U.S., 1927, 105 min, DCP, Dir. Frank Urson, Not Rated, Silent, Flicker Alley
“A fairly unique mixture of comedy and drama.” —Jeffrey M. Anderson, Combustible Celluloid
“The murder and aftermath are black comedy gems while the climactic courtroom scenes are wonderful bits of satire.” —Fritzi Kramer, Movies Silently
The story is set in Prohibition-era Chicago and revolves around two women, Roxie Hart and Velma Kelly, who are both accused of murder. Roxie is a young aspiring singer who kills her lover in a fit of rage after he threatens to leave her. Velma is a vaudeville performer who has already gained notoriety for killing her husband and sister upon discovering their affair.
Both women become celebrities in the media due to their sensational trials, with the slick and unscrupulous lawyer Billy Flynn representing them. Flynn manipulates the media to create sympathetic public images for Roxie and Velma, turning them into antiheroines and exploiting their cases for personal gain. As the trials unfold, the women's stories become intertwined, and they find themselves competing for the public's attention.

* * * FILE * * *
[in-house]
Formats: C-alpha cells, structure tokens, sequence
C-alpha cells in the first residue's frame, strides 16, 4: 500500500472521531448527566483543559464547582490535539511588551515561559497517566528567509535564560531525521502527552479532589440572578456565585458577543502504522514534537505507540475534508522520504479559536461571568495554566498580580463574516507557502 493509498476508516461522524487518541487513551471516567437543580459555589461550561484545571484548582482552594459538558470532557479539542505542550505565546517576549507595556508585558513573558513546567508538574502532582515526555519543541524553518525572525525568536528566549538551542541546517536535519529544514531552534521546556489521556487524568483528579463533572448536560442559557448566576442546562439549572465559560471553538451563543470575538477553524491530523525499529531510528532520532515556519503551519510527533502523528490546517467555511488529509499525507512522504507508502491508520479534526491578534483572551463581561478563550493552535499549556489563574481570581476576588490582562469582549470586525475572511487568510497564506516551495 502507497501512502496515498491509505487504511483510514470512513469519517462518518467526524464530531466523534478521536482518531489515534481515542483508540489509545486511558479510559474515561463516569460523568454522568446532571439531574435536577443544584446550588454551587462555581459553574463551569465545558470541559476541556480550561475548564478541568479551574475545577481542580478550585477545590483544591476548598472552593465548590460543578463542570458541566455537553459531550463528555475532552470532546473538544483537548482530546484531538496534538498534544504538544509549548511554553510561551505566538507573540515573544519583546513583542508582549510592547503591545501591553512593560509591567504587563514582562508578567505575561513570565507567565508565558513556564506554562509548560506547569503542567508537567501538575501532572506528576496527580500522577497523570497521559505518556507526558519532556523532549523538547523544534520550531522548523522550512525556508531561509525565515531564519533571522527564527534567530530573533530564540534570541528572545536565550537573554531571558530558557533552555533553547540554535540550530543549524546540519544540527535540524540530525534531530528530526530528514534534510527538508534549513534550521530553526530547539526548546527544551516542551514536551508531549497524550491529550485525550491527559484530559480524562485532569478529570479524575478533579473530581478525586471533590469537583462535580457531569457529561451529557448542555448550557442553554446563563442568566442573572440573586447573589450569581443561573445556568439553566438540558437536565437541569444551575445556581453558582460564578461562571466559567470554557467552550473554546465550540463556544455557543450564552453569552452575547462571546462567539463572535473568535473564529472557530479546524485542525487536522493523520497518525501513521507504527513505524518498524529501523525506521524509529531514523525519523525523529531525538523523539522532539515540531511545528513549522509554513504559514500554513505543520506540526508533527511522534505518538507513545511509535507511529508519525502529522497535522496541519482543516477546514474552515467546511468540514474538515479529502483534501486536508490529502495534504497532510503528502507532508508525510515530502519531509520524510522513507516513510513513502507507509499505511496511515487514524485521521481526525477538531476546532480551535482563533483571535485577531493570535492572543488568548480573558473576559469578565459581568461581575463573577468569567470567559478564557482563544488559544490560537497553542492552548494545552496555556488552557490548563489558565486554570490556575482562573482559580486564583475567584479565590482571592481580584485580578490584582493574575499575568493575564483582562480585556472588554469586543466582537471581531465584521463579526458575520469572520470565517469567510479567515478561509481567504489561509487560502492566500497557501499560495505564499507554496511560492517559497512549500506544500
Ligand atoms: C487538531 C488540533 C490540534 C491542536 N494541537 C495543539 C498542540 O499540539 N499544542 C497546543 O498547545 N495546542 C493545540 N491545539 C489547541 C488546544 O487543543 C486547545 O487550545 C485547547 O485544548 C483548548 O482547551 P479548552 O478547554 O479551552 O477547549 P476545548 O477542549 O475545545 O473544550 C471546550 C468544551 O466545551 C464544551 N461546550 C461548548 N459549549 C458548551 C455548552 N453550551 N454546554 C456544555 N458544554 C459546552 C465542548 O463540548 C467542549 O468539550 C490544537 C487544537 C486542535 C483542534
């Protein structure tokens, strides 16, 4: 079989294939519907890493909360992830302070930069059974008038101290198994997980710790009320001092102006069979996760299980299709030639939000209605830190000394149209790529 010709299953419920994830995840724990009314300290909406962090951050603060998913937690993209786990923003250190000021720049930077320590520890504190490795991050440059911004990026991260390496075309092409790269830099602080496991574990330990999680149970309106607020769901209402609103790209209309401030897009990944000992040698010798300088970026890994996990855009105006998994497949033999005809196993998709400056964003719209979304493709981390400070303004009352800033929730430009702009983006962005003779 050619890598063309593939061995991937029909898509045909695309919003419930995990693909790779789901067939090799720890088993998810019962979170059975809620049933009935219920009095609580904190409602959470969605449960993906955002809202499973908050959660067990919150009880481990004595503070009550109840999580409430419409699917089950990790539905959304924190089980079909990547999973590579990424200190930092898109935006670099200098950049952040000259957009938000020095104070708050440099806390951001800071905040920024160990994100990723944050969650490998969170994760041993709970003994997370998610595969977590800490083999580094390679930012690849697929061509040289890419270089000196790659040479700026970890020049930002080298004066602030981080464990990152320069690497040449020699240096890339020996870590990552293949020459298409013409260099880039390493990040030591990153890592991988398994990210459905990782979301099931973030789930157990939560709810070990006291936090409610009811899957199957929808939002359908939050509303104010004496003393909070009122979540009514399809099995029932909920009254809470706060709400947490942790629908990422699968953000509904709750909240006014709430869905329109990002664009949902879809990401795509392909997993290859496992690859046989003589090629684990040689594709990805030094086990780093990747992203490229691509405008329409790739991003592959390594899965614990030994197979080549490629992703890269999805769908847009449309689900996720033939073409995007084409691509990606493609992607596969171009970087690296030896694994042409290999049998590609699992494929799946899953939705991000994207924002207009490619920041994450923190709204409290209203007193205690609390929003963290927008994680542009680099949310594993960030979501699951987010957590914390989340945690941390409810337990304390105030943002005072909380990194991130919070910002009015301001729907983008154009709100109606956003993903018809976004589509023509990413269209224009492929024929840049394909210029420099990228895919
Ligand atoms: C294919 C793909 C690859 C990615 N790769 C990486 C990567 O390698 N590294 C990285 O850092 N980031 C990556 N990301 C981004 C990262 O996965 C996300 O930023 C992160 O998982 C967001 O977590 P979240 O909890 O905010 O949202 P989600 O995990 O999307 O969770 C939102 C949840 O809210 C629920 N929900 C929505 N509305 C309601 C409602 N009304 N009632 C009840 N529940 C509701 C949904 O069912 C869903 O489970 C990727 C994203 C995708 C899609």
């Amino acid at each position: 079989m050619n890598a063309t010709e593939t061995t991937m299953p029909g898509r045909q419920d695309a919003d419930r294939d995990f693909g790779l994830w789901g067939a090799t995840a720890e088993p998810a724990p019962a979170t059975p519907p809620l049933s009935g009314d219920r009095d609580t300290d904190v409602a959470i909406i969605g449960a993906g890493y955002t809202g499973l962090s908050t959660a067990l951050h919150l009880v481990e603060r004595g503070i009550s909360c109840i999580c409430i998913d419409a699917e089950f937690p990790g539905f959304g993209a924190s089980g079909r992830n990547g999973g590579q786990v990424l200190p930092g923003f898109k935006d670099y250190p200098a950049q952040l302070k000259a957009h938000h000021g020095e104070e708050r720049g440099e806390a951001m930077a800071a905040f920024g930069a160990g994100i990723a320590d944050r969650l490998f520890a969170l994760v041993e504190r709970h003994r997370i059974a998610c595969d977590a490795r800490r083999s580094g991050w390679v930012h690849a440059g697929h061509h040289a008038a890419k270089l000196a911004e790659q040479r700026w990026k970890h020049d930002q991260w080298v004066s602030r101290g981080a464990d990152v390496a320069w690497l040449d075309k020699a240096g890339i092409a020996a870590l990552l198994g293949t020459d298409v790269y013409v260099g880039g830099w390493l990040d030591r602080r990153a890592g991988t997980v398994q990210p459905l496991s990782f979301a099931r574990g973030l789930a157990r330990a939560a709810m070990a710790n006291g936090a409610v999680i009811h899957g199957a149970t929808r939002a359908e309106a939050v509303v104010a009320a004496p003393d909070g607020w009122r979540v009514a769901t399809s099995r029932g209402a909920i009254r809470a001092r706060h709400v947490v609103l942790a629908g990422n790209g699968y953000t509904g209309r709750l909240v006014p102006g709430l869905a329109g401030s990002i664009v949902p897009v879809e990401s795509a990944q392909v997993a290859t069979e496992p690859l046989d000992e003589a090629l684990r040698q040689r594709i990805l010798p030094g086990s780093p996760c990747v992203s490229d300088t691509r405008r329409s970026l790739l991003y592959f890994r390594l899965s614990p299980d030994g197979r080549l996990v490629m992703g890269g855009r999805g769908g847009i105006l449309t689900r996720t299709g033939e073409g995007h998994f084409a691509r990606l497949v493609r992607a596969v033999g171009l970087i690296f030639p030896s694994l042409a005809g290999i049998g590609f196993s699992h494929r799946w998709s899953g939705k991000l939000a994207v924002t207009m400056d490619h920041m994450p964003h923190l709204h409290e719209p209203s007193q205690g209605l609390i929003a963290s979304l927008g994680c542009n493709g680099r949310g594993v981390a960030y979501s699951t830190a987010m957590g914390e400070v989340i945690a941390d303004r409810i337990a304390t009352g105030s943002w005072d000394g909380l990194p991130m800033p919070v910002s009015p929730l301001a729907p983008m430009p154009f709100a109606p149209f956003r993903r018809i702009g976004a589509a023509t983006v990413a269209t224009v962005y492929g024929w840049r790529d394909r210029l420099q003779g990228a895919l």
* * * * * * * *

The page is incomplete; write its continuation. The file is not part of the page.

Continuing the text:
Chicago is significant for its groundbreaking, darkly comic exploration of the media and stardom. While the silent original may not be as widely known as its 1975 musical adaptation, it laid the foundation with its prescient look at celebrity culture, manipulation, and the justice system that would become the cornerstone of the musical and its subsequent adaptations.
Silent Movie Day is an annual celebration of silent movies, a vastly misunderstood and neglected cinematic art form. We believe that silent motion pictures are a vital, beautiful, and often powerful part of film history, and we are united with others in the goal to advocate for their presentation and preservation. Extend the silence to the weekend with our full program, from September 29 to October 1!